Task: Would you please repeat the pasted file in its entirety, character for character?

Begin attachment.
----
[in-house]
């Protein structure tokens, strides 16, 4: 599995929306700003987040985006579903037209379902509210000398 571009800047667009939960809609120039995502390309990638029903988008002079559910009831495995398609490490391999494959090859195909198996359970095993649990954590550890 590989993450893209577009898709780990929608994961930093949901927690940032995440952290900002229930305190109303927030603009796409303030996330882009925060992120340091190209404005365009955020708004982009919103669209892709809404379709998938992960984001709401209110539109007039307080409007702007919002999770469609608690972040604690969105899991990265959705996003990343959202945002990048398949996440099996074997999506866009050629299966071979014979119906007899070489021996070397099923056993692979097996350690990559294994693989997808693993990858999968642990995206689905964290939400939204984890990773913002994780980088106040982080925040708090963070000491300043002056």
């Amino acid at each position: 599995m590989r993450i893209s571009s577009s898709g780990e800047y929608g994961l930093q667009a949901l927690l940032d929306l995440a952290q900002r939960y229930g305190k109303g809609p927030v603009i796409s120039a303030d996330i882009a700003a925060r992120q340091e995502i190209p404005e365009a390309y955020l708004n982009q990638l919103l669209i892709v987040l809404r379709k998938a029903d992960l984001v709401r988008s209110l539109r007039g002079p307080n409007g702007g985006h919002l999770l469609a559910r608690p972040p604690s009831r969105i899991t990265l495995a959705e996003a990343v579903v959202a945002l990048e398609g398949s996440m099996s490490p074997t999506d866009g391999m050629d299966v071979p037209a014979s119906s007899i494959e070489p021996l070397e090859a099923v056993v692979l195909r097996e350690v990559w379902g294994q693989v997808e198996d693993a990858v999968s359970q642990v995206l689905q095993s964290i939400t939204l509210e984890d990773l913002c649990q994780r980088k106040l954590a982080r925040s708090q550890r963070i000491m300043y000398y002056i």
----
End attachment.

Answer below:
[in-house]
């Protein structure tokens, strides 16, 4: 599995929306700003987040985006579903037209379902509210000398 571009800047667009939960809609120039995502390309990638029903988008002079559910009831495995398609490490391999494959090859195909198996359970095993649990954590550890 590989993450893209577009898709780990929608994961930093949901927690940032995440952290900002229930305190109303927030603009796409303030996330882009925060992120340091190209404005365009955020708004982009919103669209892709809404379709998938992960984001709401209110539109007039307080409007702007919002999770469609608690972040604690969105899991990265959705996003990343959202945002990048398949996440099996074997999506866009050629299966071979014979119906007899070489021996070397099923056993692979097996350690990559294994693989997808693993990858999968642990995206689905964290939400939204984890990773913002994780980088106040982080925040708090963070000491300043002056």
């Amino acid at each position: 599995m590989r993450i893209s571009s577009s898709g780990e800047y929608g994961l930093q667009a949901l927690l940032d929306l995440a952290q900002r939960y229930g305190k109303g809609p927030v603009i796409s120039a303030d996330i882009a700003a925060r992120q340091e995502i190209p404005e365009a390309y955020l708004n982009q990638l919103l669209i892709v987040l809404r379709k998938a029903d992960l984001v709401r988008s209110l539109r007039g002079p307080n409007g702007g985006h919002l999770l469609a559910r608690p972040p604690s009831r969105i899991t990265l495995a959705e996003a990343v579903v959202a945002l990048e398609g398949s996440m099996s490490p074997t999506d866009g391999m050629d299966v071979p037209a014979s119906s007899i494959e070489p021996l070397e090859a099923v056993v692979l195909r097996e350690v990559w379902g294994q693989v997808e198996d693993a990858v999968s359970q642990v995206l689905q095993s964290i939400t939204l509210e984890d990773l913002c649990q994780r980088k106040l954590a982080r925040s708090q550890r963070i000491m300043y000398y002056i």